Good pastors know that reading is a vital part of ministry. After all, we prepare to preach by faithfully and prayerfully reading and studying the Scriptures. We read theological works and Bible commentaries. We monitor events and trends by reading newspapers and magazines. But what about fiction and other literature? Shouldn’t pastors also regularly incorporate that sort of reading into their ministries?
It’s easy for pastors to lead fairly insular lives. After all, we work with administrators, custodians, youth group leaders, Sunday school teachers, and other Christians. Pastors also often visit, counsel, teach, and preach to members of their churches. Many pastors’ family members and friends are also Christians. But God calls us to be ready to minister to everyone. It’s our job to let the Spirit equip us to, among other things, preach and relate to the kinds of people with whom we don’t ordinarily spend much time.
In his 1972 acceptance speech for the Nobel Prize in Literature, Alexander Solzhenitsyn said, “The sole substitute for an experience which we ourselves have not lived is art and literature.” Paraphrasing Solzhenitsyn, pastors might say, “Reading literature is a way for us to meet people whom we otherwise might not meet.”
In the pages of Richard Russo’s book That Old Cape Magic we meet Griffin, who is grieving the deaths of his father, his mother, and his marriage. While he has little time for organized religion, he has a desperate need for God’s grace as he faces a future that little resembles the one he’d imagined for himself and his family. He’s the kind of person who might wander into our church on any given Sunday morning.
In many ways at the opposite end of the spectrum from Russo’s Griffin is Gilly, the stubborn but brilliant title character of Katherine Patterson’s The Great Gilly Hopkins. Gilly is an eleven-year-old girl who has spent nearly her entire life in foster care. She dreams of returning to her mother, all the while scheming to escape her foster family’s tough but loving care. The book’s poignant ending reminds readers that things are not yet as God wills them to be.
In David Duncan’s The Brothers K we meet a family that is unraveling as it lives through the turbulent era of the Vietnam War. While the father, Hugh Chance, cares more deeply about baseball than organized religion, the mother, Laura, is deeply and sometimes almost pathologically religious. Hugh and Laura’s six children view organized religion in a variety of ways—similar to some of the families that worship in our churches.
Doris Kearns Goodwin introduces readers to Abraham Lincoln in Team of Rivals: The Political Genius of Abraham Lincoln. In its pages readers meet a president who was able to put aside political differences to work with men who’d actively opposed his first run for the presidency. In a society deeply divided by personalities and ideologies, Goodwin’s readers meet a man who was able to work effectively with people who disagreed with him.
Bill Bryson introduces himself in the pages of The Life and Times of Thunderbolt Kid: A Memoir. He was a bright, restless boy who grew up in the 1950s in the apparent safety of Des Moines, Iowa. Bill seems to have been the kind of child everyone wanted to know—but few would have wanted to try to parent. Pastors preach not only to children like Bill but also to their parents nearly every Sunday.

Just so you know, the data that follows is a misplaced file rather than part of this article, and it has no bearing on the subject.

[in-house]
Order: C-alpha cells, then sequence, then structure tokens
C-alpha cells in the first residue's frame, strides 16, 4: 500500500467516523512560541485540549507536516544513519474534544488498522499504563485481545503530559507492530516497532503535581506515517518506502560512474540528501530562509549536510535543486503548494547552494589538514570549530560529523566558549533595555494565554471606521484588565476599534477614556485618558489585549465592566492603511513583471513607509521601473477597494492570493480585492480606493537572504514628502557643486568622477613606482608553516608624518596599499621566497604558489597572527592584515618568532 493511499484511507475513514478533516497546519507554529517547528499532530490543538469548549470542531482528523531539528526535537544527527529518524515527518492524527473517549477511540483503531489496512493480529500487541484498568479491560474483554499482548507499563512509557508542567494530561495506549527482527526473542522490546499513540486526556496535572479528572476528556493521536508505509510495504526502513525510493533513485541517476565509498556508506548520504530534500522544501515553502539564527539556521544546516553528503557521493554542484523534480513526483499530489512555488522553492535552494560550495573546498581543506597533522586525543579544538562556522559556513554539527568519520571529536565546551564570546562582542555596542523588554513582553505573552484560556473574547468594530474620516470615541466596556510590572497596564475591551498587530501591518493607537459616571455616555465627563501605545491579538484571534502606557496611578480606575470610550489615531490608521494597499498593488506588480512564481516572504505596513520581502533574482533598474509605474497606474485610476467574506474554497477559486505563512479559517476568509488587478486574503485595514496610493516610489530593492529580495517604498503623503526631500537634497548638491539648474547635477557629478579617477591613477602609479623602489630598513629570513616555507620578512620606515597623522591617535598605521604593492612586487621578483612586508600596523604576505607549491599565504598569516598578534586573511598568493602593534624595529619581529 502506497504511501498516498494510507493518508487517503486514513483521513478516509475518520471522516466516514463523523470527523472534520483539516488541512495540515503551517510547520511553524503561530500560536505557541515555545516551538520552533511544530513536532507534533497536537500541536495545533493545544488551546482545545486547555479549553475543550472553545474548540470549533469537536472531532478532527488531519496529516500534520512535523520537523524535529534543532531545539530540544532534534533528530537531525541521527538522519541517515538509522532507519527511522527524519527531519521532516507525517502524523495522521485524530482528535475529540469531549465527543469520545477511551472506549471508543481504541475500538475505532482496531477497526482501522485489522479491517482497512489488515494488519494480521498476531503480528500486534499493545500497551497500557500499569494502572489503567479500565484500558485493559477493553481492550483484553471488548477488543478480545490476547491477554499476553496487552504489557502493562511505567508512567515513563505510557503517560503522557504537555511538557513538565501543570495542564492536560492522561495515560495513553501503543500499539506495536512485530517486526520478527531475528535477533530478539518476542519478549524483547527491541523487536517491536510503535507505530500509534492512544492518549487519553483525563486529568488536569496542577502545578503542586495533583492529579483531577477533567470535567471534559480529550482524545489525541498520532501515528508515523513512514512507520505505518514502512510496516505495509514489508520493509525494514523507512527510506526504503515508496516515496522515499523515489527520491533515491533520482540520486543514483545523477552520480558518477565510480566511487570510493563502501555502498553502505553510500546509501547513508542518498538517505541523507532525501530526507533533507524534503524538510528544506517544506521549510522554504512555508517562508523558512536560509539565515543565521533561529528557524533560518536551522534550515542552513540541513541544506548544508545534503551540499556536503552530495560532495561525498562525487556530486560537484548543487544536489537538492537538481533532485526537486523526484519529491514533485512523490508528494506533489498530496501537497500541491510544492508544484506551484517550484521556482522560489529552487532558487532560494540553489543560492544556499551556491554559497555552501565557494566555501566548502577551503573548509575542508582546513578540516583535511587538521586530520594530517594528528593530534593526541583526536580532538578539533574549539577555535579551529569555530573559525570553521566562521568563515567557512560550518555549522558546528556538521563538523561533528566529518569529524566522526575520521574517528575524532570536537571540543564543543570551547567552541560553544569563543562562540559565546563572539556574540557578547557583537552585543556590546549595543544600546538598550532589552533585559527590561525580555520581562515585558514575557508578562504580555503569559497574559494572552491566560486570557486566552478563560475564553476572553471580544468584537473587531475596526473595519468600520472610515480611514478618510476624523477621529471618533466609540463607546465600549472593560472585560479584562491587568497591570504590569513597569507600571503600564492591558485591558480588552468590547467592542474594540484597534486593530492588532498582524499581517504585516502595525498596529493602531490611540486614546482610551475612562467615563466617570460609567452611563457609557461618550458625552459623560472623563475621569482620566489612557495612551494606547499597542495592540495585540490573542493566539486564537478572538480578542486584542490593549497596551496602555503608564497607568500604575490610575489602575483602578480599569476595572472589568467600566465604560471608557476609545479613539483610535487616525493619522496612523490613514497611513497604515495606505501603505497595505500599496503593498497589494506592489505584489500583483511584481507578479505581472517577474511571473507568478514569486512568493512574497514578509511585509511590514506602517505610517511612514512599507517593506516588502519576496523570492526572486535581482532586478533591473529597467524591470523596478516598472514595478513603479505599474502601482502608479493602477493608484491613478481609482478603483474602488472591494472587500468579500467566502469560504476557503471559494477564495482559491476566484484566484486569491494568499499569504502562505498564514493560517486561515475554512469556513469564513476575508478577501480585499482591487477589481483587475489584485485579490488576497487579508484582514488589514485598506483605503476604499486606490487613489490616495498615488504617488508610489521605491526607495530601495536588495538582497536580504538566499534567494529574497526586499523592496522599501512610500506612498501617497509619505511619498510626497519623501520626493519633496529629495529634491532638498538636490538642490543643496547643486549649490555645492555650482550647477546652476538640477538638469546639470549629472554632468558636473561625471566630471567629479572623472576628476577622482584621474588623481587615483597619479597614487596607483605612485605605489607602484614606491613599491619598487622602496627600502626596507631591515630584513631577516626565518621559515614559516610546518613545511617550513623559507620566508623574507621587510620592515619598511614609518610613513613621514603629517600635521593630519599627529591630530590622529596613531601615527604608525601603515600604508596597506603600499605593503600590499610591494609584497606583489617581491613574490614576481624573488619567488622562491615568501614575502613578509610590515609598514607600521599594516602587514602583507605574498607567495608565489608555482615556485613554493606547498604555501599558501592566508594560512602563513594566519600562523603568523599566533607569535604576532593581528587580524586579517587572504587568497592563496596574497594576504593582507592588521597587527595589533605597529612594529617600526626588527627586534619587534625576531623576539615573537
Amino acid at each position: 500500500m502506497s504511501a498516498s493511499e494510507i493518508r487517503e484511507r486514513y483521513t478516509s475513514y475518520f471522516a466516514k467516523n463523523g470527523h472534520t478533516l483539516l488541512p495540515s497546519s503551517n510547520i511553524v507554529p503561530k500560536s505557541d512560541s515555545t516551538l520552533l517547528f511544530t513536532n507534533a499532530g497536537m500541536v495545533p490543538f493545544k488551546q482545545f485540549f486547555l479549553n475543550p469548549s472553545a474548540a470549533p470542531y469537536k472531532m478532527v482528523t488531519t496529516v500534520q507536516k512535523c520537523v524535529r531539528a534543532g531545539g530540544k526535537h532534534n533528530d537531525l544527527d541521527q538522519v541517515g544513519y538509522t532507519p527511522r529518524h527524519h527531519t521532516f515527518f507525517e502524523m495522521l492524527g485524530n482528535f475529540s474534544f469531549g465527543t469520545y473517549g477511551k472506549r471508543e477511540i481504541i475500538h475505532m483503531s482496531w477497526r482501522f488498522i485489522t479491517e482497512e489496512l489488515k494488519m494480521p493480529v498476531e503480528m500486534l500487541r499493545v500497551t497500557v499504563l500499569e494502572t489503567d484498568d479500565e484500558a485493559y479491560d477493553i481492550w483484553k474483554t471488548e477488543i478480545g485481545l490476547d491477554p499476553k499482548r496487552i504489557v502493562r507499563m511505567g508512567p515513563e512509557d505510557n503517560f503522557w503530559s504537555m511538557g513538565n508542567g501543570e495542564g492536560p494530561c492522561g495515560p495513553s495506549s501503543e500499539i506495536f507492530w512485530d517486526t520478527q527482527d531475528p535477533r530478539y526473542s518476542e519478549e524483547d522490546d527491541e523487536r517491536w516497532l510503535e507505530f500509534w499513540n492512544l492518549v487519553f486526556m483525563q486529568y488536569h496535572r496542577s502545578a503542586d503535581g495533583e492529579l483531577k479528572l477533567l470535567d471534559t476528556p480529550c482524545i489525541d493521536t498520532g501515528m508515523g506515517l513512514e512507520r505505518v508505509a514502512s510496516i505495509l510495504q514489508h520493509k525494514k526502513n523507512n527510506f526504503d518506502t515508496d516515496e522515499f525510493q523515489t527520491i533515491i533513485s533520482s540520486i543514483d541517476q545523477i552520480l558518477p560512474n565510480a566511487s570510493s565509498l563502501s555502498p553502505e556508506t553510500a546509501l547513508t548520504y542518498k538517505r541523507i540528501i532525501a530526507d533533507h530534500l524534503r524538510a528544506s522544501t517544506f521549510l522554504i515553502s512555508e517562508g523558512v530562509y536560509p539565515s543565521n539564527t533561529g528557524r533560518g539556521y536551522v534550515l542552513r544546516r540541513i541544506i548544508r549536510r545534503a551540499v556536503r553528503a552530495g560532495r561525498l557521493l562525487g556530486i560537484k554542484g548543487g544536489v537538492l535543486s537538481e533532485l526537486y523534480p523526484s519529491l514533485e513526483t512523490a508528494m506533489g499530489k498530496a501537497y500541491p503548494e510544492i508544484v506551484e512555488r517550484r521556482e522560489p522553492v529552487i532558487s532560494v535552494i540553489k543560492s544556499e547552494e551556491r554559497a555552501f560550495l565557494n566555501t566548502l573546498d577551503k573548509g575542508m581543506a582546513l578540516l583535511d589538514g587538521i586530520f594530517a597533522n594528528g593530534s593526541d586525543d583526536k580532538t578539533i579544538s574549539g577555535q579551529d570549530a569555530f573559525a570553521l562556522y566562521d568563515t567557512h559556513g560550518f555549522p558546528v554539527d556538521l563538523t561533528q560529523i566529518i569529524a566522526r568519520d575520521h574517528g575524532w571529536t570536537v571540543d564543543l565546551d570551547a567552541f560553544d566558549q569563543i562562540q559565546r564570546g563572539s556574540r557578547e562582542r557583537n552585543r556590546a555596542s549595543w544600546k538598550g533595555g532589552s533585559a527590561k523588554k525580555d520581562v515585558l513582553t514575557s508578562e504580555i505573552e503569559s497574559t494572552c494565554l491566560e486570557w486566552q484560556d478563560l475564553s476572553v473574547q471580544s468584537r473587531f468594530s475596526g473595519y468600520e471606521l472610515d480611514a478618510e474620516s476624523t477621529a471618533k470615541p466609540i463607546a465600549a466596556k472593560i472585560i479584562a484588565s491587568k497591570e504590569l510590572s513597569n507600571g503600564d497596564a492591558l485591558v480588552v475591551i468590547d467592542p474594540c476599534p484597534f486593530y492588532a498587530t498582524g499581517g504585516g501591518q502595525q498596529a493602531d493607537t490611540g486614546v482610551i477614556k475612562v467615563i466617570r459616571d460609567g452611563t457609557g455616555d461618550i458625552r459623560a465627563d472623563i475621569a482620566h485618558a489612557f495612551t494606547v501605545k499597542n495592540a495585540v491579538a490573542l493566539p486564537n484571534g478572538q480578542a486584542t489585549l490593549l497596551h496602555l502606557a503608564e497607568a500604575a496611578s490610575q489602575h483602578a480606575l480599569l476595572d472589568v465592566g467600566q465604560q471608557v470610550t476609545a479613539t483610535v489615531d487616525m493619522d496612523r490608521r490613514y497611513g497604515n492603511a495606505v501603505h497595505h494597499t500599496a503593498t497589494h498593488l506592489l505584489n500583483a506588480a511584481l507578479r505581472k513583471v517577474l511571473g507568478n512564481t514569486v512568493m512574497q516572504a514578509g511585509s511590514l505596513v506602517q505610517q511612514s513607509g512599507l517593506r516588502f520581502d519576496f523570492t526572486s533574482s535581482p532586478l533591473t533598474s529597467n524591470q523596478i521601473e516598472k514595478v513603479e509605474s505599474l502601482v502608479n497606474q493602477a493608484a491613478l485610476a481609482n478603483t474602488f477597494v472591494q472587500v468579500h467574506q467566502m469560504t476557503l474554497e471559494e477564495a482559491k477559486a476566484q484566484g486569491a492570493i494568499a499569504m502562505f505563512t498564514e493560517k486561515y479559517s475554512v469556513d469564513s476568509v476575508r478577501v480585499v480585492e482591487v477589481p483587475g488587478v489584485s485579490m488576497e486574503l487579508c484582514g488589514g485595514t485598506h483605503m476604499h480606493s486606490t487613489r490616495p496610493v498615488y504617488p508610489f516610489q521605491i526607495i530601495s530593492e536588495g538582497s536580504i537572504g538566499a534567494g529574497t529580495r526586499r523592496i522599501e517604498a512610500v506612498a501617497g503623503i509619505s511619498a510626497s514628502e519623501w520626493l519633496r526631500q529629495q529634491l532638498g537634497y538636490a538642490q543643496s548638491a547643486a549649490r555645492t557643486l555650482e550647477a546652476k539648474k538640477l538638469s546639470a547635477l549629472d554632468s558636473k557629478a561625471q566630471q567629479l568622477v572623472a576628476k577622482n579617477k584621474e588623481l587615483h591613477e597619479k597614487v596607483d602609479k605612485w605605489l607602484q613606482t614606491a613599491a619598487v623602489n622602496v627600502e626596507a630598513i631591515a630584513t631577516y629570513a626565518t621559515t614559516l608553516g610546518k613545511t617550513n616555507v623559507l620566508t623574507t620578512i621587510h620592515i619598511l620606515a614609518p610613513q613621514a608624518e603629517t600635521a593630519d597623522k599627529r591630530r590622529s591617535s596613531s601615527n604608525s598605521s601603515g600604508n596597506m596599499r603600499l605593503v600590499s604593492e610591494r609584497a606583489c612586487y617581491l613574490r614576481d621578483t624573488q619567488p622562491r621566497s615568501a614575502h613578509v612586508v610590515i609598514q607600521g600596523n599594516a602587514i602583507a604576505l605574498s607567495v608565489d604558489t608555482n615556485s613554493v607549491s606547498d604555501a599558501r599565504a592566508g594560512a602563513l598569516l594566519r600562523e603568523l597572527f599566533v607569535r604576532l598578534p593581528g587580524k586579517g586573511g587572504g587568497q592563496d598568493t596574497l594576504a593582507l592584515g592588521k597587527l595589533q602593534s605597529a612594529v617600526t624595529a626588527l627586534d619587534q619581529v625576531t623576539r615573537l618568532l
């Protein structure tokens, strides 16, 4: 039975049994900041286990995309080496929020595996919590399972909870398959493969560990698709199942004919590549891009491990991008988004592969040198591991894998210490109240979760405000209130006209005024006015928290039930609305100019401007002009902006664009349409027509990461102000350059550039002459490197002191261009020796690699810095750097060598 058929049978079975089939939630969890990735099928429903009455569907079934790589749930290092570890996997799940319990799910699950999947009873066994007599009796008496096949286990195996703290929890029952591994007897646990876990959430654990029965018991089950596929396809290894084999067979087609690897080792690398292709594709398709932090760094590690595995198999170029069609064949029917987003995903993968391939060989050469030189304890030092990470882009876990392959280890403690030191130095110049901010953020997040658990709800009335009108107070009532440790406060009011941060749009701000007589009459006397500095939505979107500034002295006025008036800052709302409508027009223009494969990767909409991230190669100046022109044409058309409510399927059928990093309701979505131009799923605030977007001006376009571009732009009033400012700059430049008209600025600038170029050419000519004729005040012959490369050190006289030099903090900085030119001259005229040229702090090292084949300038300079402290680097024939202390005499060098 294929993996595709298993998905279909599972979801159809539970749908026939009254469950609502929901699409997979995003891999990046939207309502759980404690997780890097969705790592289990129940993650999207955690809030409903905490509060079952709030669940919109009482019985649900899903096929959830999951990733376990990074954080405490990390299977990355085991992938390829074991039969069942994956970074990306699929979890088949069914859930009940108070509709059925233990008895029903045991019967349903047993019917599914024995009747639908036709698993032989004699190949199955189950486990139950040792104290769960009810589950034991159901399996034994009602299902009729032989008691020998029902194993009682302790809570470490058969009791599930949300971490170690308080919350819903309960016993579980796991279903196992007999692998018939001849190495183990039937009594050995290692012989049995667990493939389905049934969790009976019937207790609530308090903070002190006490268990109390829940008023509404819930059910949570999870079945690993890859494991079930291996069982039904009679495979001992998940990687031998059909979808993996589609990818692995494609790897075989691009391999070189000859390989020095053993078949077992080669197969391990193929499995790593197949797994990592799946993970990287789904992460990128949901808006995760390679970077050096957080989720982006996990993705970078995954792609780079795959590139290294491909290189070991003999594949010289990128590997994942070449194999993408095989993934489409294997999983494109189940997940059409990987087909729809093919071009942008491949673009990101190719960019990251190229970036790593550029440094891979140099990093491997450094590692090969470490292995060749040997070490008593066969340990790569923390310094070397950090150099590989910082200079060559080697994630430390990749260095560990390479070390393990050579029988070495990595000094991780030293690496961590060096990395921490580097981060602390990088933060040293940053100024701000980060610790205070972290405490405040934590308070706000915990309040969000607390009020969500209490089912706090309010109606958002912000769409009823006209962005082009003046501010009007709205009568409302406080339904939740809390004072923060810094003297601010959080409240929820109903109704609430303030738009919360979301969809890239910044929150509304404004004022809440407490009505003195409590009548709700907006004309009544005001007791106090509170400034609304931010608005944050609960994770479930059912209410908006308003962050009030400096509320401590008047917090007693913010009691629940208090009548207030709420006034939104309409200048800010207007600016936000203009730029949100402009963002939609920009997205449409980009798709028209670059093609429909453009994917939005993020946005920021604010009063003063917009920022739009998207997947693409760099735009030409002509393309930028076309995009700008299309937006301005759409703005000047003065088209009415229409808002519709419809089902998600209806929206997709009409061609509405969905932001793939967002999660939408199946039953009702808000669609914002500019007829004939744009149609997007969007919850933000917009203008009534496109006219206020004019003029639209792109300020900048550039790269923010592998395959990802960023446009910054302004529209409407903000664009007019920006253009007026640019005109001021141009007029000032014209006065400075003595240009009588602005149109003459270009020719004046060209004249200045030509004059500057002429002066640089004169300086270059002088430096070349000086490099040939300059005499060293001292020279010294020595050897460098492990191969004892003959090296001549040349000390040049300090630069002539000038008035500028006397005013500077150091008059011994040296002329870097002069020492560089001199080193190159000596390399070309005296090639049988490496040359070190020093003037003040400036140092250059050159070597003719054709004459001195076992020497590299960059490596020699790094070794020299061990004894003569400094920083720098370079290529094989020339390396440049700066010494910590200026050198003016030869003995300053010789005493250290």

The characters in these books are flawed. They show signs of fallenness that we don’t want to imitate. Their words and actions may offend or anger us. Yet those very characteristics underscore the amazing nature of God’s gracious work in those stories.
Sometimes God’s grace is obvious, such as the grace God shows to Will and Katherine Kiehn, missionaries to China, in Bo Caldwell’s City of Tranquil Light. At other times God’s redemptive grace is more subtle, as experienced by Detective Dave Robicheaux in James Lee Burke’s Black Cherry Blues. As we read works like these, we need to ask ourselves “How do we proclaim God’s grace not just to the people in our pews, but also to people like the Chances, Gilly Hopkins, and Dave Robicheaux?”
Good literature also challenges us to ask how we might preach to the acquaintances of the people we meet in it. How might we preach, for instance, to the neighbors of a target of prejudice like Lizzie Bright, introduced by Gary Schmidt in Lizzie Bright and the Buckminster Boy? How might we preach to those who work for someone like the powerful Lyndon Johnson, with whom Robert Caro acquaints readers in Master of the Senate? How might we proclaim the gospel to victims of oppression and abuse like Purple Hibiscus’s Kambili?
As Cornelius Plantinga has noted, busy preachers may be tempted to read good literature for the sole purpose of mining it for sermon illustrations. The remarkable characters we meet in good books, however, aren’t just fodder for anecdotes. They’re the kinds of people who are created in God’s image, much like those who sit in our pews every Sunday. They’re the kinds of people to whom God calls us to proclaim the gospel on a weekly basis.
Where Do I Find Good Books?
Just as some of us don’t meet many characters like the ones mentioned in this article in our daily lives, we may not always be sure where to find them in the pages of literature. Here are a few suggestions:
- Peruse the “Book of the Semester” list and other suggested reading lists on the website of Calvin Seminary’s Center for Excellence in Preaching (cep.calvinseminary.edu) and the “Recommended Reading” list on the website of Calvin College’s Festival of Faith and Learning (calvin.edu/academic/engl/festival)
- Read reviews of good books in newspapers such as The New York Times and The Christian Science Monitor, as well as in magazines such as Christian Century and Books & Culture.
- Ask people you respect what good books they’ve read recently.